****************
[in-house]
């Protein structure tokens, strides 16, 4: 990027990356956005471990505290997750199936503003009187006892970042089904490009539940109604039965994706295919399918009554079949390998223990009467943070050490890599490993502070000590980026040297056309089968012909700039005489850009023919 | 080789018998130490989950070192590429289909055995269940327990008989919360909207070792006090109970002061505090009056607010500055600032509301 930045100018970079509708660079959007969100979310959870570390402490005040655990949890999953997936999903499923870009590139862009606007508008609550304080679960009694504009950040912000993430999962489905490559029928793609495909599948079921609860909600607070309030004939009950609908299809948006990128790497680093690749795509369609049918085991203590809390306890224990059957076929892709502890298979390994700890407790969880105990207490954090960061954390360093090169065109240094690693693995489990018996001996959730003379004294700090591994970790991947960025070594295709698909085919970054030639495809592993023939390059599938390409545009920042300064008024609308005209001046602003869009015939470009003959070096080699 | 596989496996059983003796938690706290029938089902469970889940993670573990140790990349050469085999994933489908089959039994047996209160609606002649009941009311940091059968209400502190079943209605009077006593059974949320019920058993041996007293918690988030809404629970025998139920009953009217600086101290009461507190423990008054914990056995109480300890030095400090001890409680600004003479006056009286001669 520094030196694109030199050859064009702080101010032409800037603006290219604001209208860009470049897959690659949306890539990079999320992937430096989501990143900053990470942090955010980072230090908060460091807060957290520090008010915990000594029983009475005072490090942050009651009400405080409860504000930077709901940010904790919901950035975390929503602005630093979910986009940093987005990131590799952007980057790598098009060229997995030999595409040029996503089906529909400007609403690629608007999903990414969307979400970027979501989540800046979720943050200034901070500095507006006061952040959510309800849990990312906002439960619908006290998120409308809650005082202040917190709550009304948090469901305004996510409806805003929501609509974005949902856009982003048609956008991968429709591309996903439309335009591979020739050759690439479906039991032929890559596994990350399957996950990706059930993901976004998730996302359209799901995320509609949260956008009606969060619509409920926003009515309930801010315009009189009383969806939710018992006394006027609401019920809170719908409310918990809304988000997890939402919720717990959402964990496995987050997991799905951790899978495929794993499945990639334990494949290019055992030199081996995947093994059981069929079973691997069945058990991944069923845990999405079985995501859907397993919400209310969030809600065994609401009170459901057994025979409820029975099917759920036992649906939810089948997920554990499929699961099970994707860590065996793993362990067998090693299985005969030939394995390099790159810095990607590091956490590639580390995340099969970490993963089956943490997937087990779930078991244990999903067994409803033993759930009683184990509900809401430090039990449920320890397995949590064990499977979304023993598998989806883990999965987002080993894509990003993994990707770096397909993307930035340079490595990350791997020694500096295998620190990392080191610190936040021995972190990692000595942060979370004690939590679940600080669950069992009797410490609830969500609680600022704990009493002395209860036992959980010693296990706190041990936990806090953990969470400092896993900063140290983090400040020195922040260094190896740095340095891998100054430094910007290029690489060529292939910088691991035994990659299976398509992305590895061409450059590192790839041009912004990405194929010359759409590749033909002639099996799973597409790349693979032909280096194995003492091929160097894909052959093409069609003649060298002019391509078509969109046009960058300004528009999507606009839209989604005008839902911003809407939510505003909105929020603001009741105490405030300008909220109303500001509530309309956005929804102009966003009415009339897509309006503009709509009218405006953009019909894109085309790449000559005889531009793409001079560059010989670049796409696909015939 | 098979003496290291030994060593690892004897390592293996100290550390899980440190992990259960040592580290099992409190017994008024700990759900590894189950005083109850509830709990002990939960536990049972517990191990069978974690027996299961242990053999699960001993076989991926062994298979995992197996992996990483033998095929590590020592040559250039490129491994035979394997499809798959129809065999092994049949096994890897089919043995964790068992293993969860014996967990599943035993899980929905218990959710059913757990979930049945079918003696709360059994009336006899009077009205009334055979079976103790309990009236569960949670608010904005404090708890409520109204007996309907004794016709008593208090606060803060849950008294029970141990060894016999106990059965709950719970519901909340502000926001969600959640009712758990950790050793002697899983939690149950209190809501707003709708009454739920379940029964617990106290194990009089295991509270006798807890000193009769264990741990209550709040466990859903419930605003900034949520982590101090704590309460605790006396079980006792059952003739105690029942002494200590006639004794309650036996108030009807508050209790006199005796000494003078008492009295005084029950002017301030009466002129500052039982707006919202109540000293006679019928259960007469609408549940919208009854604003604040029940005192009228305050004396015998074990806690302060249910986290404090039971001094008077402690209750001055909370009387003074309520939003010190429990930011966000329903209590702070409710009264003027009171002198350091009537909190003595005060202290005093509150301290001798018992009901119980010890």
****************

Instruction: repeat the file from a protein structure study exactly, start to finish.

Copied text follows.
[in-house]
């Protein structure tokens, strides 16, 4: 990027990356956005471990505290997750199936503003009187006892970042089904490009539940109604039965994706295919399918009554079949390998223990009467943070050490890599490993502070000590980026040297056309089968012909700039005489850009023919 | 080789018998130490989950070192590429289909055995269940327990008989919360909207070792006090109970002061505090009056607010500055600032509301 930045100018970079509708660079959007969100979310959870570390402490005040655990949890999953997936999903499923870009590139862009606007508008609550304080679960009694504009950040912000993430999962489905490559029928793609495909599948079921609860909600607070309030004939009950609908299809948006990128790497680093690749795509369609049918085991203590809390306890224990059957076929892709502890298979390994700890407790969880105990207490954090960061954390360093090169065109240094690693693995489990018996001996959730003379004294700090591994970790991947960025070594295709698909085919970054030639495809592993023939390059599938390409545009920042300064008024609308005209001046602003869009015939470009003959070096080699 | 596989496996059983003796938690706290029938089902469970889940993670573990140790990349050469085999994933489908089959039994047996209160609606002649009941009311940091059968209400502190079943209605009077006593059974949320019920058993041996007293918690988030809404629970025998139920009953009217600086101290009461507190423990008054914990056995109480300890030095400090001890409680600004003479006056009286001669 520094030196694109030199050859064009702080101010032409800037603006290219604001209208860009470049897959690659949306890539990079999320992937430096989501990143900053990470942090955010980072230090908060460091807060957290520090008010915990000594029983009475005072490090942050009651009400405080409860504000930077709901940010904790919901950035975390929503602005630093979910986009940093987005990131590799952007980057790598098009060229997995030999595409040029996503089906529909400007609403690629608007999903990414969307979400970027979501989540800046979720943050200034901070500095507006006061952040959510309800849990990312906002439960619908006290998120409308809650005082202040917190709550009304948090469901305004996510409806805003929501609509974005949902856009982003048609956008991968429709591309996903439309335009591979020739050759690439479906039991032929890559596994990350399957996950990706059930993901976004998730996302359209799901995320509609949260956008009606969060619509409920926003009515309930801010315009009189009383969806939710018992006394006027609401019920809170719908409310918990809304988000997890939402919720717990959402964990496995987050997991799905951790899978495929794993499945990639334990494949290019055992030199081996995947093994059981069929079973691997069945058990991944069923845990999405079985995501859907397993919400209310969030809600065994609401009170459901057994025979409820029975099917759920036992649906939810089948997920554990499929699961099970994707860590065996793993362990067998090693299985005969030939394995390099790159810095990607590091956490590639580390995340099969970490993963089956943490997937087990779930078991244990999903067994409803033993759930009683184990509900809401430090039990449920320890397995949590064990499977979304023993598998989806883990999965987002080993894509990003993994990707770096397909993307930035340079490595990350791997020694500096295998620190990392080191610190936040021995972190990692000595942060979370004690939590679940600080669950069992009797410490609830969500609680600022704990009493002395209860036992959980010693296990706190041990936990806090953990969470400092896993900063140290983090400040020195922040260094190896740095340095891998100054430094910007290029690489060529292939910088691991035994990659299976398509992305590895061409450059590192790839041009912004990405194929010359759409590749033909002639099996799973597409790349693979032909280096194995003492091929160097894909052959093409069609003649060298002019391509078509969109046009960058300004528009999507606009839209989604005008839902911003809407939510505003909105929020603001009741105490405030300008909220109303500001509530309309956005929804102009966003009415009339897509309006503009709509009218405006953009019909894109085309790449000559005889531009793409001079560059010989670049796409696909015939 | 098979003496290291030994060593690892004897390592293996100290550390899980440190992990259960040592580290099992409190017994008024700990759900590894189950005083109850509830709990002990939960536990049972517990191990069978974690027996299961242990053999699960001993076989991926062994298979995992197996992996990483033998095929590590020592040559250039490129491994035979394997499809798959129809065999092994049949096994890897089919043995964790068992293993969860014996967990599943035993899980929905218990959710059913757990979930049945079918003696709360059994009336006899009077009205009334055979079976103790309990009236569960949670608010904005404090708890409520109204007996309907004794016709008593208090606060803060849950008294029970141990060894016999106990059965709950719970519901909340502000926001969600959640009712758990950790050793002697899983939690149950209190809501707003709708009454739920379940029964617990106290194990009089295991509270006798807890000193009769264990741990209550709040466990859903419930605003900034949520982590101090704590309460605790006396079980006792059952003739105690029942002494200590006639004794309650036996108030009807508050209790006199005796000494003078008492009295005084029950002017301030009466002129500052039982707006919202109540000293006679019928259960007469609408549940919208009854604003604040029940005192009228305050004396015998074990806690302060249910986290404090039971001094008077402690209750001055909370009387003074309520939003010190429990930011966000329903209590702070409710009264003027009171002198350091009537909190003595005060202290005093509150301290001798018992009901119980010890």